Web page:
Toledo Pride: ‘Rejected den mother’ is grand marshal of paradeWritten by Caitlin McGlade | | firstname.lastname@example.org
Jennifer Tyrrell hesitated when her six-year-old son Cruz asked if he could join the Boy Scouts.
The Bridgeport, Ohio resident is a lesbian and she knew about the Boy Scouts of America’s (BSA) ban on gay people’s involvement in the organization.
“Its really hard to try to explain that to a six year old, especially when all of his friends are joining … so reluctantly we went to that meeting,” Tyrrell said.
She told the cubmaster about her sexuality and he assured her that it wouldn’t be a problem at the local level. So Cruz and Tyrrell joined the Ohio River Valley Council, and she became so involved that she took the role of den leader. She helped run food drives, scout meetings and conservation programs. She was also elected treasurer. She found some accounting discrepancies and pointed them out.
Shortly after, Tyrrell and her partner Alicia Burns had to explain to her son what she had initially feared. She had received a call that higher-ups in the organization had discovered that she was gay. She was told she had to resign.
“We told him the truth — that the Boy Scouts don’t allow gay people to be leaders and he said, ‘Why.’ He doesn’t understand discrimination; he’s never been taught discrimination so he really doesn’t get it,” Tyrrell said. “There’s obviously nothing wrong with his family so he doesn’t understand why other people see it as a problem … he just says the Boy Scouts are mean.”
Tyrrell’s last meeting with her Cub Scouts was at a park, where the group was making bird houses for a conservation project. She told Cruz and all of his friends that she was not allowed to be the leader anymore and left it at that. They finished up their birdhouses before she said the final goodbye.
“My sexual orientation had never been an issue until they made it an issue,” she said. “Now, because they’ve picked out the kids’ favorite leader, their parents have to have the conversation with the kids that they didn’t necessarily want to have.”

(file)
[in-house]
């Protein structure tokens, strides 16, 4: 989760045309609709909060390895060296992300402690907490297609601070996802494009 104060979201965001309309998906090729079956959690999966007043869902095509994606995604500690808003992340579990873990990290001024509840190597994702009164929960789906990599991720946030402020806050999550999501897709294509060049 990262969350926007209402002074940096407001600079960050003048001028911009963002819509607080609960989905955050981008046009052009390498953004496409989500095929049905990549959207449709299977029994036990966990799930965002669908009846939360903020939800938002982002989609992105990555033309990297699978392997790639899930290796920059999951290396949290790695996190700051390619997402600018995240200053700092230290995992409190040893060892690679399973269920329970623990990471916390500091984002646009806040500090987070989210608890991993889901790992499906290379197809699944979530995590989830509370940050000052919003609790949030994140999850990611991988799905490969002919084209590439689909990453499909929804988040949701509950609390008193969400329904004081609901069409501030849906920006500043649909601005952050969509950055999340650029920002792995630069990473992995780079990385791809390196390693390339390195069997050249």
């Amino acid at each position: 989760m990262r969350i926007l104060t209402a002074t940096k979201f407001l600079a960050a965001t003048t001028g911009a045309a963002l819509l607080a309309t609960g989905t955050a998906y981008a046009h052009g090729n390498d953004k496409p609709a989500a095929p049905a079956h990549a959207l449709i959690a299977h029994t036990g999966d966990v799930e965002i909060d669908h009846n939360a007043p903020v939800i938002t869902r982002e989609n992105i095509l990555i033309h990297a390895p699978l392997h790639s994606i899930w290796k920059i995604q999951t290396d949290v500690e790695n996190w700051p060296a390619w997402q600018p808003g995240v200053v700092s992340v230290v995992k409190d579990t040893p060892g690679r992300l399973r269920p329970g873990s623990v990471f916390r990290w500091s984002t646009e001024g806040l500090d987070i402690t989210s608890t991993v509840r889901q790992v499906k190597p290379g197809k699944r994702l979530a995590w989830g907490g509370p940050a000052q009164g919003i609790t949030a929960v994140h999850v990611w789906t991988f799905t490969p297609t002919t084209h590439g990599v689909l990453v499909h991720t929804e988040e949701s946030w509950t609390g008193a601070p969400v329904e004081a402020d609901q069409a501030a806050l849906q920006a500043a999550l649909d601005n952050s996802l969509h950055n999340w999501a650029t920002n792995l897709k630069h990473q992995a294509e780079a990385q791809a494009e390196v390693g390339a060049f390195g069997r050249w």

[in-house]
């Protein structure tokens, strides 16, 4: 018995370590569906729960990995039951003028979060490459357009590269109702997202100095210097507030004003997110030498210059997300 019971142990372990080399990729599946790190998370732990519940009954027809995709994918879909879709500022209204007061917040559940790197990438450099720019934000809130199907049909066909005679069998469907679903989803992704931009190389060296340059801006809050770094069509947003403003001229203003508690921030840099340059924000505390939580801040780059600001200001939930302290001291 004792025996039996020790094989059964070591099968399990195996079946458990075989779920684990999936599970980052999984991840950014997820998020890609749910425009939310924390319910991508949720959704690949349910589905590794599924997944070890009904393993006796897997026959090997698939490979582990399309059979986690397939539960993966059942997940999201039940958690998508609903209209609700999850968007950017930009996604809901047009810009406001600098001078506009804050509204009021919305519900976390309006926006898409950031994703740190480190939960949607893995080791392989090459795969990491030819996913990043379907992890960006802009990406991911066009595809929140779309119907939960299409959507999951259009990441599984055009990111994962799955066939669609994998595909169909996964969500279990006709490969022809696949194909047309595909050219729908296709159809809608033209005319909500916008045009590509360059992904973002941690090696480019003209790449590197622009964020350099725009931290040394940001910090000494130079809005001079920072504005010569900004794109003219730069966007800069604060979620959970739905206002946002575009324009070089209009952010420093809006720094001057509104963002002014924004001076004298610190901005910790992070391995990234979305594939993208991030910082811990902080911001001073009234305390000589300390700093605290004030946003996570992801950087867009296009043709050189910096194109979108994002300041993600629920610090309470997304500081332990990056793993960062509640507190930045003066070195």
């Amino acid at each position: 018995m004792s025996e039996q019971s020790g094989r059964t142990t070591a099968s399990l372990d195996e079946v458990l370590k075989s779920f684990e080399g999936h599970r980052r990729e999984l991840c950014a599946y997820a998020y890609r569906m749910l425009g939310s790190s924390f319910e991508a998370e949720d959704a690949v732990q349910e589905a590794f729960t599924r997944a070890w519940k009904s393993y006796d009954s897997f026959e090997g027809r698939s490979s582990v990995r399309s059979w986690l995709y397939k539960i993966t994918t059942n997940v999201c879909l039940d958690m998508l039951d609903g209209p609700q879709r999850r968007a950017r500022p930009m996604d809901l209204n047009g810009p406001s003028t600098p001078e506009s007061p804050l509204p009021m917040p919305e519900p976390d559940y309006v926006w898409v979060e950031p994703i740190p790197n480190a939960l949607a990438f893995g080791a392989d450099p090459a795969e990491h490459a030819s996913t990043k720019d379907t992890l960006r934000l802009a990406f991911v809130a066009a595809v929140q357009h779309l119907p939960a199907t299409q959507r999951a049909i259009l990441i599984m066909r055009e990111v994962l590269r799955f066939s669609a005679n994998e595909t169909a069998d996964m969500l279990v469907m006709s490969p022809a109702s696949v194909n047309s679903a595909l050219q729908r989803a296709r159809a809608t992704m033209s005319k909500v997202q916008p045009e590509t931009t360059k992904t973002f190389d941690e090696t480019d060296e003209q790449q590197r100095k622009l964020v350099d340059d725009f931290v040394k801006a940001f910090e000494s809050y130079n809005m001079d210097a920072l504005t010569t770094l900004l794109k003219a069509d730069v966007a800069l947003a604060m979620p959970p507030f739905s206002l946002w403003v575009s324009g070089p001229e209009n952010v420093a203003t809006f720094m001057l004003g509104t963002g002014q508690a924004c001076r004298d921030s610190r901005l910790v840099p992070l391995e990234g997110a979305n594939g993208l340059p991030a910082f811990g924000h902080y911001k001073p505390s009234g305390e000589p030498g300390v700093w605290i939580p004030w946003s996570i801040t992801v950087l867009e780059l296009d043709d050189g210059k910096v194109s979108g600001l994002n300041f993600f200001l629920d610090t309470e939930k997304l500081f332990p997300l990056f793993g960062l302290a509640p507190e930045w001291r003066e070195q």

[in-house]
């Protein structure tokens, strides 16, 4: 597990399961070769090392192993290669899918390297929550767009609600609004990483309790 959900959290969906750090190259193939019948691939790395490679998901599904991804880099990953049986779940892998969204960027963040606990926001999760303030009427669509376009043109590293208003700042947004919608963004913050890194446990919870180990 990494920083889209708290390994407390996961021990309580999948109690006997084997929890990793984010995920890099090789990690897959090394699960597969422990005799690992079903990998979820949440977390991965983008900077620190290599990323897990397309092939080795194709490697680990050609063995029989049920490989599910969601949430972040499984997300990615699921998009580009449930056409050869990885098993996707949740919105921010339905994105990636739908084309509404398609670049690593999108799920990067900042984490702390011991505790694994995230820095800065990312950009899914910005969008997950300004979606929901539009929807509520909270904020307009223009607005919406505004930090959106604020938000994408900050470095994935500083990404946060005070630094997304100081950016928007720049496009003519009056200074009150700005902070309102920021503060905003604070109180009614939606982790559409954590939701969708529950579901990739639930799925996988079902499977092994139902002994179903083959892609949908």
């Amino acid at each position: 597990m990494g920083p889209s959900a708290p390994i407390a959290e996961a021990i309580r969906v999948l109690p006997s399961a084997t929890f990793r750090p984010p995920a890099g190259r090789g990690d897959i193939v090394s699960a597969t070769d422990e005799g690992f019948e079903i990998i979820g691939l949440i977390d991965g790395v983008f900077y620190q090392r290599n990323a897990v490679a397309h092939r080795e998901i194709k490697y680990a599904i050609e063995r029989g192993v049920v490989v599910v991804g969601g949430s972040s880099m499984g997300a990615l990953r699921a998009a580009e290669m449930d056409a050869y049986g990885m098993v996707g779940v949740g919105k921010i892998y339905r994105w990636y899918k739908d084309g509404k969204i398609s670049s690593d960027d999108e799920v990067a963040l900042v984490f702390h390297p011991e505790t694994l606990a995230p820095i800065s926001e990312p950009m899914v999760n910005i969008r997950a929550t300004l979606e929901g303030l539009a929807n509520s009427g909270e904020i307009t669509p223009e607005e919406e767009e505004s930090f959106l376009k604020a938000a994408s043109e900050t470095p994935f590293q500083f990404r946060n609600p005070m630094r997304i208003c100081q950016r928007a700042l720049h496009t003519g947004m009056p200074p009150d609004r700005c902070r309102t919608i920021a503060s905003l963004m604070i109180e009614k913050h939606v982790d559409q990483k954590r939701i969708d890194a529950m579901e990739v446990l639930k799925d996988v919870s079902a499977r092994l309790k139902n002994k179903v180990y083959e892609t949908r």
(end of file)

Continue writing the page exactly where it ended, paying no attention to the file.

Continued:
Tyrrell’s story has compelled about 327,350 people across the country to sign a petition on Change.org asking the BSA to reconsider its stance on gay people and reinstate Tyrrell. Some of the commenters lament the mark this leaves on their personal experience with the Boy Scouts. One petition signer, James Dozier of Washington, D.C., wrote, “It is stuff like this that really demeans all I worked for to become an Eagle Scout.”
Another Eagle Scout, Alexander Wastian of Wisconsin, wrote, “I feel as though I can no longer recommend the BSA as quality youth programming because of its bigoted position toward gays.”
This year, BSA announced that it would not change its policy that forbids gay people join or take a leadership role. The decision followed a two-year long process in which a committee examined the policy in relation to the best interests of the BSA, said Deron Smith, director of public relations, in an email.
More than 50,000 men earn their Eagle Scout rank every year, bringing the total number of Eagle Scouts in America to two million to date, he said. A handful of these members have returned their medals in protest of the policy. Smith could not say how many.
“While a majority of our membership agrees with our policy, no single policy will accommodate the many diverse views among our membership or society,” Smith said. “Naturally, we’re disappointed when someone makes this decision, but we respect their right to express an opinion in whatever manner they feel is appropriate.”
Smith said he did not know how often situations like Tyrrell’s arise, but that they are rare.
“The BSA does not proactively inquire about the sexual orientation of employees, volunteers, or members,” he said.
Ed Caldwell, scout executive for for the Toledo area’s Erie Shores Council, said his council has not removed any volunteer on the basis of sexuality. Scout executive Bob Drury of the Ohio River Valley Council was not available for comment.
Tyrrell’s termination has pushed her into the national spotlight, motivating her to travel to New York City for the Gay Pride Parade, fly to San Francisco to speak at the GLAAD awards, accept interviews by national news outlets and campaign for the petition. Her next stop is Toledo, to assume the role of grand marshal for the Pride Parade on Aug. 11.
She is trying to raise $2,500 to offset the costs of her travels and help bolster the campaign, and has received about $400 thus far.
“It sends a very dangerous message to people — by eliminating gay people, by saying gay people aren’t up to our standards, they’re basically saying that gay people aren’t as important or they’re not as a good as quote unquote straight people,” Tyrrell said. “Not only is that a dangerous message to send to adults but it is to kids … it is sending a message to the straight kids to bully someone who is gay because the Boy Scouts is a huge cultural institution and they said it’s OK for them to do.”
She now fields countless emails a day, some from former gay Scouts who are terrified that the organization will learn of their sexuality.
“I don’t want my kids to have to suffer because of people’s ignorance,” Tyrrell said. “And sexual orientation aside, I’m a parent who wants to be involved in my kids’ lives and I’m being denied that opportunity.”